After leading Baptist ethicist Russell Moore stated earlier this month that Republican presidential candidate Marco Rubio is "leading in the Billy Graham wing" of Evangelicals, Bob Vander Plaats, a leading Iowa conservative and co-chair of Ted Cruz's national campaign, asserted that it wrong to "pigeonhole" Christians into "different lanes."
In a Roll Call article published Jan. 8 focusing on whether Rubio can appeal to Evangelicals, Moore, the head of the Southern Baptist Convention's Ethics & Religious Liberty Commission, was quoted as saying that the Florida senator is leading among Billy Graham Evangelicals.
Moore added that Cruz, a senator from Texas, "is leading in the Jerry Falwell wing," while billionaire Donald Trump "is leading in the Jimmy Swaggart wing."
The Moore quote was picked and touted almost instantly by Rubio's campaign. Just hours after the Roll Call article was published, Eric Teetsel, who serves as the Rubio campaign's director of faith outreach, sent out an email using the Moore quote to assert that Trump and Cruz "are appealing to disparate camps of Evangelicals."
Although the Rubio campaign was quick to promote the claim that Rubio is the candidate of choice for many "Billy Graham" Evangelicals, Vander Plaats, the president of the Iowa-based social conservative organization FAMiLY Leader who endorsed Cruz late last year, warned against the idea of dividing Christianity in such a manner.
"I think it might be a good soundbite but I am not sure, with all due respect to Mr. Moore, I am not sure he knows what that all means. I get tired quickly of people trying to pigeonhole people," Vander Plaats said in an interview with The Christian Post. "I don't think we do anybody any favors by trying to pigeonhole them into different lanes. I think Cruz along with Rubio, along with [Mike] Huckabee and the others, they do well in all three of those lanes. I don't think we want to divide Christianity along those lines. We all break off the same church."
Vander Plaats was not the only Cruz supporter to oppose the notion that Cruz is mostly successful with "Jerry Falwell" Evangelicals. Prominent conservative Richard Viguerie told Breitbart that Cruz, who has already won endorsements from many key Evangelical and social conservative leaders across the United States, has no trouble appealing to all three lanes of Evangelicals that Moore mentioned.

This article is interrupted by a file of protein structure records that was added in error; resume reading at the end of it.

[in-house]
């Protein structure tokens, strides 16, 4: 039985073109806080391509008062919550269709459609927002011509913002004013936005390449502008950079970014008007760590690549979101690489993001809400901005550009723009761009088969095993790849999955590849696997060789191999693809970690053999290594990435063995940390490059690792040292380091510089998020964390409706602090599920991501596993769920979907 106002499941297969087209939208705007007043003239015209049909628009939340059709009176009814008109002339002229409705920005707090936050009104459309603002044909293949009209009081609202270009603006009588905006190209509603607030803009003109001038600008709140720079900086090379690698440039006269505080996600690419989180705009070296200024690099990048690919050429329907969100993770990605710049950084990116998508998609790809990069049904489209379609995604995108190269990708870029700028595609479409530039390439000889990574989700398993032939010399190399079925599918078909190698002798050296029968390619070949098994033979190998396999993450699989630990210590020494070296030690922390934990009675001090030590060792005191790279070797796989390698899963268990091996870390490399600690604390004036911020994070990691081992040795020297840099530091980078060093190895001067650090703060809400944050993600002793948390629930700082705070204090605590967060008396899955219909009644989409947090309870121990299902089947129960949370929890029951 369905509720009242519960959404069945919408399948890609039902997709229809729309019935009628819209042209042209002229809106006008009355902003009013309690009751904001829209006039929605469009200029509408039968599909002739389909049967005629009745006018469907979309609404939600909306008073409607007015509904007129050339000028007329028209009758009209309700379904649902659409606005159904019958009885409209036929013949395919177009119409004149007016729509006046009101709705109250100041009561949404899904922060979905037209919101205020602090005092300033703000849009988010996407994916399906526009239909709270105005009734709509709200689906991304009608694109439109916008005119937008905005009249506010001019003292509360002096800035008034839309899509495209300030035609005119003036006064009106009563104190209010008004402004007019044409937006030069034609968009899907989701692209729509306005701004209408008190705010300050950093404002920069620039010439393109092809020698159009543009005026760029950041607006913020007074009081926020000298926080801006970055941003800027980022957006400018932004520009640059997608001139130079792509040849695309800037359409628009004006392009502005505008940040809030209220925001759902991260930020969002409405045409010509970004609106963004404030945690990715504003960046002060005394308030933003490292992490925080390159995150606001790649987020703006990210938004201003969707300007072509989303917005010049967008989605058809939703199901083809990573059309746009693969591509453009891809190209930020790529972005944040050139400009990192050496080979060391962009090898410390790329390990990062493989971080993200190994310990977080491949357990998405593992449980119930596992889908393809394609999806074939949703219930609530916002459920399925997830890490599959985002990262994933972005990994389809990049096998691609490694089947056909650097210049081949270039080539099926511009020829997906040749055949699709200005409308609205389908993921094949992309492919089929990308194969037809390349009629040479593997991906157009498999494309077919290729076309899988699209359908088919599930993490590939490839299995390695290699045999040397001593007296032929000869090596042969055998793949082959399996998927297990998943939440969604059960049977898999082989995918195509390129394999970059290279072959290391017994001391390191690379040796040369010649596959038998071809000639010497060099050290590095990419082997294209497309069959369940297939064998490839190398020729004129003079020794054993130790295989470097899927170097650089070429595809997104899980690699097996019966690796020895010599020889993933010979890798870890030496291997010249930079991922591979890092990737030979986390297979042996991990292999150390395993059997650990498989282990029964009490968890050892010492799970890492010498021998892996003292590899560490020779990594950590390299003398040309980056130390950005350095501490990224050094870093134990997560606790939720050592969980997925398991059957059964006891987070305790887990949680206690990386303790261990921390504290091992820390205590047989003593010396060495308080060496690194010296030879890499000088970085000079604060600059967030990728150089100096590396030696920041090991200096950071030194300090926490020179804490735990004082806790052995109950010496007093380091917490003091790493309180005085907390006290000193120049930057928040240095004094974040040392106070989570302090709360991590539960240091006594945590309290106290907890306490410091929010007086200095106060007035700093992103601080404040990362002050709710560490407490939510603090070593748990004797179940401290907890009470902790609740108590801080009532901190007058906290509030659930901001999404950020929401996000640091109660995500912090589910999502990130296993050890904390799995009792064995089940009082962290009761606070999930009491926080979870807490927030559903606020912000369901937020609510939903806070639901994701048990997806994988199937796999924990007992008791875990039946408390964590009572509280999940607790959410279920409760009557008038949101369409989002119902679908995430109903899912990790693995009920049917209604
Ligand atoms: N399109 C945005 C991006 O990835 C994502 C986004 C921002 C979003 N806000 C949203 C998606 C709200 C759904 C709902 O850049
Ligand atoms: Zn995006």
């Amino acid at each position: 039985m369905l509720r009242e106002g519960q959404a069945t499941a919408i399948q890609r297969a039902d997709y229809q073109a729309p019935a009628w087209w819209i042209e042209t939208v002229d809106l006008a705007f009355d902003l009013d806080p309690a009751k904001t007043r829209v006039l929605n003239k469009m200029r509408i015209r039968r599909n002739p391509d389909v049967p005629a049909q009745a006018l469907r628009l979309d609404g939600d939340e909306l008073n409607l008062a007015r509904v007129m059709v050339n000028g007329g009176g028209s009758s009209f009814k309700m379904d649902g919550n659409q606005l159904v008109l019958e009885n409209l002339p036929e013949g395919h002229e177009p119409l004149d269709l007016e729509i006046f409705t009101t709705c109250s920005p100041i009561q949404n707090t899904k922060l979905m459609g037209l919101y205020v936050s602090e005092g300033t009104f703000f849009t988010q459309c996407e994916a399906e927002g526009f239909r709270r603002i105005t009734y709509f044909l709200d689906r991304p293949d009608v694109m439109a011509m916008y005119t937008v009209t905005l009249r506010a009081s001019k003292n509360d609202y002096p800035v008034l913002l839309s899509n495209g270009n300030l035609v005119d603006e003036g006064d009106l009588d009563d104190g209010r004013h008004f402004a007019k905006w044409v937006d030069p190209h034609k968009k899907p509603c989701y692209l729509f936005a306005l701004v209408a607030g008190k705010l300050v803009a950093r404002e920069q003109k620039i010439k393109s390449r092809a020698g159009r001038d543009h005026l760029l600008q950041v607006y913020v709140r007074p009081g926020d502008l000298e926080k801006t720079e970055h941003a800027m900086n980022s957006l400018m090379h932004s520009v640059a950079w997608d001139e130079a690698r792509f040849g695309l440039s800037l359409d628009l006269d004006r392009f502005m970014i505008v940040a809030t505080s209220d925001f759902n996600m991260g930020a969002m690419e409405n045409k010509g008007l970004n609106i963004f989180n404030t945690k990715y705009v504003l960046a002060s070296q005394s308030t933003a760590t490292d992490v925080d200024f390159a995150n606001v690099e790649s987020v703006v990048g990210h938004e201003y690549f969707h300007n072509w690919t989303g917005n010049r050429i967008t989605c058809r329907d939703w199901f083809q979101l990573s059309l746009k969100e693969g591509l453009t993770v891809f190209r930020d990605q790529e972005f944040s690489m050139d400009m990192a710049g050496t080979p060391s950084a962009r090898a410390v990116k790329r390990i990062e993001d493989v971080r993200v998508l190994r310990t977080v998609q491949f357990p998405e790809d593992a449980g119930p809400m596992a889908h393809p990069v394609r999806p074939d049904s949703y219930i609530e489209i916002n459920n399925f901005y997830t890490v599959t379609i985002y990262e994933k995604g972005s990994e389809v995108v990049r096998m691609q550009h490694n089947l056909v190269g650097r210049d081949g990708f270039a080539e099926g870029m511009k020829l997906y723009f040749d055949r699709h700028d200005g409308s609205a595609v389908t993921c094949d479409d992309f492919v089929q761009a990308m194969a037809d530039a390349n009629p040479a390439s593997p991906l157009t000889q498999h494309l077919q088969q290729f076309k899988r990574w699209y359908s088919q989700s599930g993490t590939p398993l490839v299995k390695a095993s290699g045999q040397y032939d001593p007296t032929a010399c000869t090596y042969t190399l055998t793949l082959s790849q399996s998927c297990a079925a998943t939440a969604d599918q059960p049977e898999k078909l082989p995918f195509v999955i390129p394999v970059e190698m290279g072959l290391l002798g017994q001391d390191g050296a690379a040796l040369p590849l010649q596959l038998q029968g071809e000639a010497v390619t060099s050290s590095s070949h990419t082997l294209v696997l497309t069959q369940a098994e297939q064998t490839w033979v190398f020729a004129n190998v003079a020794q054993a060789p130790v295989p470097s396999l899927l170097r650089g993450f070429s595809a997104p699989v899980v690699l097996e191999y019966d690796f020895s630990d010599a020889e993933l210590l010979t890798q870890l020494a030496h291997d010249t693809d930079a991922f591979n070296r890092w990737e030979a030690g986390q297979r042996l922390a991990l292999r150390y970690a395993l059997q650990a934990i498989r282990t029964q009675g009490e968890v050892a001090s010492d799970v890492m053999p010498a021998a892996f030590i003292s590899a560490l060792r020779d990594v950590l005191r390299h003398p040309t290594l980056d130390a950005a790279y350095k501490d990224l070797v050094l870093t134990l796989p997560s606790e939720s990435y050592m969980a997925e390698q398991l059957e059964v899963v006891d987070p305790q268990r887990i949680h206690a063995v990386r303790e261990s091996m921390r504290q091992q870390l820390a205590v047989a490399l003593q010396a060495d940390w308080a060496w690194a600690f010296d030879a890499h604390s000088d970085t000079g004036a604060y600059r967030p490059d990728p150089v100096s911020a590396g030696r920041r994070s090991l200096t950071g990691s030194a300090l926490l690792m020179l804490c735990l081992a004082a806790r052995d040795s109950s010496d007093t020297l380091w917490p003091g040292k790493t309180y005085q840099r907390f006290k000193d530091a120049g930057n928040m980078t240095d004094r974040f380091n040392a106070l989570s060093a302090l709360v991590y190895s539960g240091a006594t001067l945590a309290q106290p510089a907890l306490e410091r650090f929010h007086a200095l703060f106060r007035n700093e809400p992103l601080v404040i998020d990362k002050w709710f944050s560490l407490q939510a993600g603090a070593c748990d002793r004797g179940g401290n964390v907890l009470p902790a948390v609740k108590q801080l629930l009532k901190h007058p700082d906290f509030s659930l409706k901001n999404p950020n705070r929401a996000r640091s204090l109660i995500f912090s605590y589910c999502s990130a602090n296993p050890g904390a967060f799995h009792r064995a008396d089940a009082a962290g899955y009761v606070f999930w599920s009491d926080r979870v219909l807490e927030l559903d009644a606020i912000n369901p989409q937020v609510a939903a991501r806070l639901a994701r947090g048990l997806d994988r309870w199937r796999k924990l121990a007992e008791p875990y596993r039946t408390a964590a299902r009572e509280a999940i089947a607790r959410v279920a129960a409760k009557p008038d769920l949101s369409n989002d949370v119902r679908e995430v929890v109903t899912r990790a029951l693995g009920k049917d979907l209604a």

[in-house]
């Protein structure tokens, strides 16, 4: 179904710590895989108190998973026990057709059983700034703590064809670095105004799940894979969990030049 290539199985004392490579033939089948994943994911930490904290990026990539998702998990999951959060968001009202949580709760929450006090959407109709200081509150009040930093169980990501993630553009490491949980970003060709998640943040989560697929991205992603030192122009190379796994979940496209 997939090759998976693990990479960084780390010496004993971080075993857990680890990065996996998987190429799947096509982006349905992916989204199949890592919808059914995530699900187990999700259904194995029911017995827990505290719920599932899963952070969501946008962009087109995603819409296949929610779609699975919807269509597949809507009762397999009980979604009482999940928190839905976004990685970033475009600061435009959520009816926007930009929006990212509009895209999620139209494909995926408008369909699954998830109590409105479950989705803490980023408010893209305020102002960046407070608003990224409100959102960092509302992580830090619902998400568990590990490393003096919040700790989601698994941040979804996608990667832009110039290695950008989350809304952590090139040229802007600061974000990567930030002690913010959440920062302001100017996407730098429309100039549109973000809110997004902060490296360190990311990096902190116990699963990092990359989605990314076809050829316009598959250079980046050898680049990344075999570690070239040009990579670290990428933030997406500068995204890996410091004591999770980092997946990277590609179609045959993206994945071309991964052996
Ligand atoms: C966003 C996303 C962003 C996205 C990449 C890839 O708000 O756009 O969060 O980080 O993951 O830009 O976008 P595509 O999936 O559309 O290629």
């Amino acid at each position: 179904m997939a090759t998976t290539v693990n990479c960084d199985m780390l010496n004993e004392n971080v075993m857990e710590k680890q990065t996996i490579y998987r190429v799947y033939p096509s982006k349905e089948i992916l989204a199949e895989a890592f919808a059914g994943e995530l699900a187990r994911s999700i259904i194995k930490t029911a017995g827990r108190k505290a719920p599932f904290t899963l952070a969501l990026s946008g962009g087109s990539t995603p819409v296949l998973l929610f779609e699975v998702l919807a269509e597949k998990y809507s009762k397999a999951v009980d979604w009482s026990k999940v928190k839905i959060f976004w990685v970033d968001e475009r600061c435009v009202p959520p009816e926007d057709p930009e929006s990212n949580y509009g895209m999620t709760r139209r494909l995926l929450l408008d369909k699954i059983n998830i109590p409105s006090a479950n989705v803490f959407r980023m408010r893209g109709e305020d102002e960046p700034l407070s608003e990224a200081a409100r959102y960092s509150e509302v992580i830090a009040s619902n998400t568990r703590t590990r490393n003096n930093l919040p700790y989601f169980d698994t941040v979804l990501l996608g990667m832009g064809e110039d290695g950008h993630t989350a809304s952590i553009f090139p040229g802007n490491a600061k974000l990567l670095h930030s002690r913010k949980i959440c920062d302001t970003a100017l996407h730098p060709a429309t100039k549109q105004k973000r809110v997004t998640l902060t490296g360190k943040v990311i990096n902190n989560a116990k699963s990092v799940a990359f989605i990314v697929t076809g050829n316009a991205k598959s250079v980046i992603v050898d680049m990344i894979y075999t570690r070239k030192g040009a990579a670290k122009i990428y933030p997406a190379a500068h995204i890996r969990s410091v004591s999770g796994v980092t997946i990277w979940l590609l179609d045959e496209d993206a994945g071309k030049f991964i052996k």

"If there are three wings of the Evangelicals [as Russell Moore claims], Senator Cruz will have strong support in both the Billy Graham and Jimmy Swaggart wings but will totally dominate the Jerry Falwell wing," Viguerie said. "So in the battle for who's going to get the lion's share of Evangelical voters in the GOP presidential nomination contest, it's not a fair fight. The limited government, constitutional wing of the Republican Party has been preparing for this election for forty years and Senator Ted Cruz is the candidate they've been waiting for."
Although Viguerie and Vander Plaats are part of a group of over 50 Evangelical and social conservative leaders nationwide who are coalescing around Cruz, a World Magazine poll of 82 evangelical leaders and influencers finds that Rubio has the support of 70 percent of them, and remains the top presidential pick for 48.8 percent them and a "second choice" for 23.8 percent them. Cruz, however, earned just 56 percent of the combined support.
"Rubio appeals strongly to to evangelicals because of his past and present record on issues like abortion and gay marriage, his commitment to making court appointments that will uphold conservative principles in the future and his sheer electability," survey participant Karen Swallow Prior, a Liberty University professor, said.
Despite the poll results, Vander Plaats believes Cruz will receive the most grassroots support from Evangelical voters, stating that over 175,000 volunteers have signed up to work for the Cruz campaign.
"I think people see Ted Cruz as a once in a generation movement conservative," Vander Plaats said. "The kind of guy who checks all the boxes, whether it is religious liberty or life or marriage or limited government or foreign policy — whatever it is, he checks all the boxes and he is exceptionally articulate and confident and he is very well resourced. He has put it together and it is our job to unite around him."
As the Iowa Caucus is set for Feb. 1, Trump is ahead of Cruz by just over five percentage points for the lead in the Real Clear Politics average of Iowa Caucus polling results.
Vander Plaats believes that any Evangelical votes to go to Rubio will end up helping Trump win the Iowa Caucus and bolstering his chances at winning the Republican nomination.
"There is a lot to like about Marco Rubio but any votes that go to Marco Rubio go away probably from Ted Cruz," Vander Plaats said. "And if that is the case, he helps out Donald Trump at the expense of Ted Cruz. The same could be said for Mike Huckabee or Rick Santorum or Ben Carson or Carly Fiorina. Although they are all good people, the votes that are going there are going there at the expense of Ted Cruz and benefiting Donald Trump."
"If Donald Trump is able to win Iowa, then I think — not that it is over for the other candidates — but he is going to have a big leg up to be the nominee if he wins Iowa," Vander Plaats said.
CP reached out to Teetsel for comment but did not get a response to the inquiry by press time.